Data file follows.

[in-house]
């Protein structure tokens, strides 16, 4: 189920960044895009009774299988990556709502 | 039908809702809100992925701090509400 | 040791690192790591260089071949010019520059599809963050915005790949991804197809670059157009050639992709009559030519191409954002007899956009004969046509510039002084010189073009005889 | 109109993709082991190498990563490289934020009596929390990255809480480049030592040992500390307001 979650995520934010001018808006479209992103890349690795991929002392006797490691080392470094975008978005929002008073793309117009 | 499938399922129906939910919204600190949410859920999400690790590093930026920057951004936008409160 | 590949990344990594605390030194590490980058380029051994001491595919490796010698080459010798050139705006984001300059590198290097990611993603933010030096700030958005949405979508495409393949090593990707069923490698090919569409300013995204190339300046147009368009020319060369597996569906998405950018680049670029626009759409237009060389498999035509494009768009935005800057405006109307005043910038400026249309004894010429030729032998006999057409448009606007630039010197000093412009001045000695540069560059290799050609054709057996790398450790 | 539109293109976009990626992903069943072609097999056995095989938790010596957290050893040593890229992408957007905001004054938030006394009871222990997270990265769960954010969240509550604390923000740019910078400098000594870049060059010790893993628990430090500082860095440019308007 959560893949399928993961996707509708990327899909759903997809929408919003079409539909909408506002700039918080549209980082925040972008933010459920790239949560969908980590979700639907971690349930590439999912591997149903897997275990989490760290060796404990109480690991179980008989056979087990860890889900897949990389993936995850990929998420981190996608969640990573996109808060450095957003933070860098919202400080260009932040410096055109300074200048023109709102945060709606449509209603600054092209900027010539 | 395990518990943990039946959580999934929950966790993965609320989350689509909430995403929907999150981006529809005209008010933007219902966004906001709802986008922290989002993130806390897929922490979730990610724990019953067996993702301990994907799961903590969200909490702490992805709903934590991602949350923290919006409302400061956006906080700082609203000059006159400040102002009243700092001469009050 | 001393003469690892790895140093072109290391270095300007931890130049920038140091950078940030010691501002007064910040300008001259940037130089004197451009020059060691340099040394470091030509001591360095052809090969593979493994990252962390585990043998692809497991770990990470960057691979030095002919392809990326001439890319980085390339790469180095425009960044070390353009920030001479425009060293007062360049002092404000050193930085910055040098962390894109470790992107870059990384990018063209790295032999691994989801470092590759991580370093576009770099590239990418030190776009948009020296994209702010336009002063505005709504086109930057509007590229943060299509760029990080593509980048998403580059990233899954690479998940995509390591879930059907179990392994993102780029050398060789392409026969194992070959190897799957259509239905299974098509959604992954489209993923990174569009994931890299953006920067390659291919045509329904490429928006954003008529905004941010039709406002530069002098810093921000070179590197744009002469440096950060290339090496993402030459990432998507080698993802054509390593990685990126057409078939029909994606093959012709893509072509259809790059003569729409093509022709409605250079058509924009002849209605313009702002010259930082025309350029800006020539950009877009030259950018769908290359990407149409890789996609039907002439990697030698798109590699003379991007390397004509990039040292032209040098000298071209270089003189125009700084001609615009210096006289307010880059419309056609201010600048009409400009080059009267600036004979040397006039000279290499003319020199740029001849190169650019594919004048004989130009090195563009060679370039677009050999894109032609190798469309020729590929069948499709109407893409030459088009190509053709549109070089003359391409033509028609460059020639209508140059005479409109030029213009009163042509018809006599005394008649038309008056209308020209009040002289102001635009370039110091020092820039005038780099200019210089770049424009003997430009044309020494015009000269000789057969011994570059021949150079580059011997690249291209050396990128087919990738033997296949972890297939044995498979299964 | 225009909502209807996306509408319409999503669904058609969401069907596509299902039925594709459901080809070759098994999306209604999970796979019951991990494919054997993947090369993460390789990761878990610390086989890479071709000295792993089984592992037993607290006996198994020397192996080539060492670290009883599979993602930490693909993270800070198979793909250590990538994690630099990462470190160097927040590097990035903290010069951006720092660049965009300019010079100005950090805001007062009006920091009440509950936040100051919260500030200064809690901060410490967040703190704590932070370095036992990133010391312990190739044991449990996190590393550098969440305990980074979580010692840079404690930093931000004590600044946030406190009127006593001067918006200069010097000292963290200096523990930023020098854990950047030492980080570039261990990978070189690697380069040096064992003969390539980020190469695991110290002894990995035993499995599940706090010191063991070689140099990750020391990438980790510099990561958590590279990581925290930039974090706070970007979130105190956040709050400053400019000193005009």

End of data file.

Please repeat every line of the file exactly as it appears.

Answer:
[in-house]
């Protein structure tokens, strides 16, 4: 189920960044895009009774299988990556709502 | 039908809702809100992925701090509400 | 040791690192790591260089071949010019520059599809963050915005790949991804197809670059157009050639992709009559030519191409954002007899956009004969046509510039002084010189073009005889 | 109109993709082991190498990563490289934020009596929390990255809480480049030592040992500390307001 979650995520934010001018808006479209992103890349690795991929002392006797490691080392470094975008978005929002008073793309117009 | 499938399922129906939910919204600190949410859920999400690790590093930026920057951004936008409160 | 590949990344990594605390030194590490980058380029051994001491595919490796010698080459010798050139705006984001300059590198290097990611993603933010030096700030958005949405979508495409393949090593990707069923490698090919569409300013995204190339300046147009368009020319060369597996569906998405950018680049670029626009759409237009060389498999035509494009768009935005800057405006109307005043910038400026249309004894010429030729032998006999057409448009606007630039010197000093412009001045000695540069560059290799050609054709057996790398450790 | 539109293109976009990626992903069943072609097999056995095989938790010596957290050893040593890229992408957007905001004054938030006394009871222990997270990265769960954010969240509550604390923000740019910078400098000594870049060059010790893993628990430090500082860095440019308007 959560893949399928993961996707509708990327899909759903997809929408919003079409539909909408506002700039918080549209980082925040972008933010459920790239949560969908980590979700639907971690349930590439999912591997149903897997275990989490760290060796404990109480690991179980008989056979087990860890889900897949990389993936995850990929998420981190996608969640990573996109808060450095957003933070860098919202400080260009932040410096055109300074200048023109709102945060709606449509209603600054092209900027010539 | 395990518990943990039946959580999934929950966790993965609320989350689509909430995403929907999150981006529809005209008010933007219902966004906001709802986008922290989002993130806390897929922490979730990610724990019953067996993702301990994907799961903590969200909490702490992805709903934590991602949350923290919006409302400061956006906080700082609203000059006159400040102002009243700092001469009050 | 001393003469690892790895140093072109290391270095300007931890130049920038140091950078940030010691501002007064910040300008001259940037130089004197451009020059060691340099040394470091030509001591360095052809090969593979493994990252962390585990043998692809497991770990990470960057691979030095002919392809990326001439890319980085390339790469180095425009960044070390353009920030001479425009060293007062360049002092404000050193930085910055040098962390894109470790992107870059990384990018063209790295032999691994989801470092590759991580370093576009770099590239990418030190776009948009020296994209702010336009002063505005709504086109930057509007590229943060299509760029990080593509980048998403580059990233899954690479998940995509390591879930059907179990392994993102780029050398060789392409026969194992070959190897799957259509239905299974098509959604992954489209993923990174569009994931890299953006920067390659291919045509329904490429928006954003008529905004941010039709406002530069002098810093921000070179590197744009002469440096950060290339090496993402030459990432998507080698993802054509390593990685990126057409078939029909994606093959012709893509072509259809790059003569729409093509022709409605250079058509924009002849209605313009702002010259930082025309350029800006020539950009877009030259950018769908290359990407149409890789996609039907002439990697030698798109590699003379991007390397004509990039040292032209040098000298071209270089003189125009700084001609615009210096006289307010880059419309056609201010600048009409400009080059009267600036004979040397006039000279290499003319020199740029001849190169650019594919004048004989130009090195563009060679370039677009050999894109032609190798469309020729590929069948499709109407893409030459088009190509053709549109070089003359391409033509028609460059020639209508140059005479409109030029213009009163042509018809006599005394008649038309008056209308020209009040002289102001635009370039110091020092820039005038780099200019210089770049424009003997430009044309020494015009000269000789057969011994570059021949150079580059011997690249291209050396990128087919990738033997296949972890297939044995498979299964 | 225009909502209807996306509408319409999503669904058609969401069907596509299902039925594709459901080809070759098994999306209604999970796979019951991990494919054997993947090369993460390789990761878990610390086989890479071709000295792993089984592992037993607290006996198994020397192996080539060492670290009883599979993602930490693909993270800070198979793909250590990538994690630099990462470190160097927040590097990035903290010069951006720092660049965009300019010079100005950090805001007062009006920091009440509950936040100051919260500030200064809690901060410490967040703190704590932070370095036992990133010391312990190739044991449990996190590393550098969440305990980074979580010692840079404690930093931000004590600044946030406190009127006593001067918006200069010097000292963290200096523990930023020098854990950047030492980080570039261990990978070189690697380069040096064992003969390539980020190469695991110290002894990995035993499995599940706090010191063991070689140099990750020391990438980790510099990561958590590279990581925290930039974090706070970007979130105190956040709050400053400019000193005009």